The permit allows the city to regulate any odors escaping from indoor grows.
At times, Ryno appeared to be nitpicking sections of the code. On the section calling for pet owners to pick up their animal waste, she questioned who picks up police canine feces in citizens’ yards while on duty.
She also read aloud a section saying the keeping of chickens “supports our local sustainable food system by providing an affordable and nutritious source of protein through fresh eggs.” Ryno said the council talked about the issue years ago and determined no chickens are allowed.
Hallinan said the new section follows a trend of other cities.
“I think we should leave it the way the code is,” said Ryno.
“No chickens, no goats,” said Vierra.
Wells said the exception is animals grandfathered into annexation areas. That prompted Ryno to suggest that there be a way to document animals so when they die they cannot be replaced.
The mayor brought up the matter of barking dogs, saying Animal Control won’t act on complaints unless the problem is documented. Wells said the city has the option of enacting fines and citations for owners who don’t stop their pets from incessant barking. When the mayor suggested that barking is a problem for many and wanted to see something in the code, Wells said he would research what other cities are doing.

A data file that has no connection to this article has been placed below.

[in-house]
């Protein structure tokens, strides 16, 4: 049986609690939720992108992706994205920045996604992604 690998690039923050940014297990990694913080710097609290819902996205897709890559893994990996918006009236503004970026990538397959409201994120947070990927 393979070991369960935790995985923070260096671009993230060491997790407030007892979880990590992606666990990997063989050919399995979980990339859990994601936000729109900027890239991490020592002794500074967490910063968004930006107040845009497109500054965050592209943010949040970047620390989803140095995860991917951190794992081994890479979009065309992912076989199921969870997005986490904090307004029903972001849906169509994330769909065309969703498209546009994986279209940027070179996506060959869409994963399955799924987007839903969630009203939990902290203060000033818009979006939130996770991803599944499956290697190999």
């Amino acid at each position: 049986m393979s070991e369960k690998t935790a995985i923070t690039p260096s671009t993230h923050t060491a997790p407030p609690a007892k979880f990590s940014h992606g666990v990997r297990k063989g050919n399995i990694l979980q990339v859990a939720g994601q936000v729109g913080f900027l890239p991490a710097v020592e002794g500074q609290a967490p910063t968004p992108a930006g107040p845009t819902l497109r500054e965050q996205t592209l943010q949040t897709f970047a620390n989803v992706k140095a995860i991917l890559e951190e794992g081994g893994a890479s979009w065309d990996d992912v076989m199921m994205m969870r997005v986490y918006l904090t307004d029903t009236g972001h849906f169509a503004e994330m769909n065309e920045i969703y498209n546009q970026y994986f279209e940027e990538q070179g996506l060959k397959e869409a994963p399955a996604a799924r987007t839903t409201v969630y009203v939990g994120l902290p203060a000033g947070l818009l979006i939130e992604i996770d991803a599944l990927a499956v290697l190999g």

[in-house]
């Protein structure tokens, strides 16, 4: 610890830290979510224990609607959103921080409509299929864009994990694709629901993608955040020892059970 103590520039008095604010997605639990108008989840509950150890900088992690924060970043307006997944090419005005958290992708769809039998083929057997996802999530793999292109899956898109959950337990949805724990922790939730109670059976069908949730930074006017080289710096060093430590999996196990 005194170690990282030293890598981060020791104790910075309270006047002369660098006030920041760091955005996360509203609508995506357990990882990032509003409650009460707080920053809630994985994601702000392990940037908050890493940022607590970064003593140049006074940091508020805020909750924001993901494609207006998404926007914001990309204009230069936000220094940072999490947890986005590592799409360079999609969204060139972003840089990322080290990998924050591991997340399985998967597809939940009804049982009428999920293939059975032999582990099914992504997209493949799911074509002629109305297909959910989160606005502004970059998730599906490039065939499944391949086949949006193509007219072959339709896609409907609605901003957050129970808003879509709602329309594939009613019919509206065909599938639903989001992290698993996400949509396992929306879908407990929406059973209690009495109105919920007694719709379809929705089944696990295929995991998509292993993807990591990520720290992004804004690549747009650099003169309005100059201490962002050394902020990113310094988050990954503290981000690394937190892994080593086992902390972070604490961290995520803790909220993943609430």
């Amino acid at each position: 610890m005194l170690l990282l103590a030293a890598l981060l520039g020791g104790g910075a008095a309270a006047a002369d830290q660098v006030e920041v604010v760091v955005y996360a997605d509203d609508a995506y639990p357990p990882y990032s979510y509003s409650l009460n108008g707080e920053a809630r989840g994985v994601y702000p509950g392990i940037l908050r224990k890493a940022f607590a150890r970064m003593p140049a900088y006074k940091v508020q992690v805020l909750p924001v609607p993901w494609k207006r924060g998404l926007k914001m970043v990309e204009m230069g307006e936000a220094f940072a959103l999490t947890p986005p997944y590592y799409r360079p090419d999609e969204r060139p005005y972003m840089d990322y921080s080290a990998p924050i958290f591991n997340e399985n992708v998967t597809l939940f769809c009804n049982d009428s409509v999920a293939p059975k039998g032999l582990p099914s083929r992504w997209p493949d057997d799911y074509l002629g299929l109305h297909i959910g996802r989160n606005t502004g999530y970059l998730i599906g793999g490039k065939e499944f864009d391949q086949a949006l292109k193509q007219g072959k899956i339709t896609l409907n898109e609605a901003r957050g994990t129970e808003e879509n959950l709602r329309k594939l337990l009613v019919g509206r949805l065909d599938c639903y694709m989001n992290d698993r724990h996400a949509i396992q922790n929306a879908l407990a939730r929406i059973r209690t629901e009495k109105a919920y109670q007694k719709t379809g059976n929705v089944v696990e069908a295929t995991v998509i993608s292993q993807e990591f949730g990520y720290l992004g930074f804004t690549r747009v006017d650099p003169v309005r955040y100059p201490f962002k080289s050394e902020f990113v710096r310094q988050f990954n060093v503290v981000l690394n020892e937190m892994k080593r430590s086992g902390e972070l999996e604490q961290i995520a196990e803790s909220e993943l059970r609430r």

Many cities classify barking dogs as a public nuisance, which is a citable offense. Some city websites seek to educate dog owners on ways to deal with the problem. The city of San Jose, for example, suggests keeping dogs inside the house and that many dogs bark out of boredom and because owners aren’t socializing with it.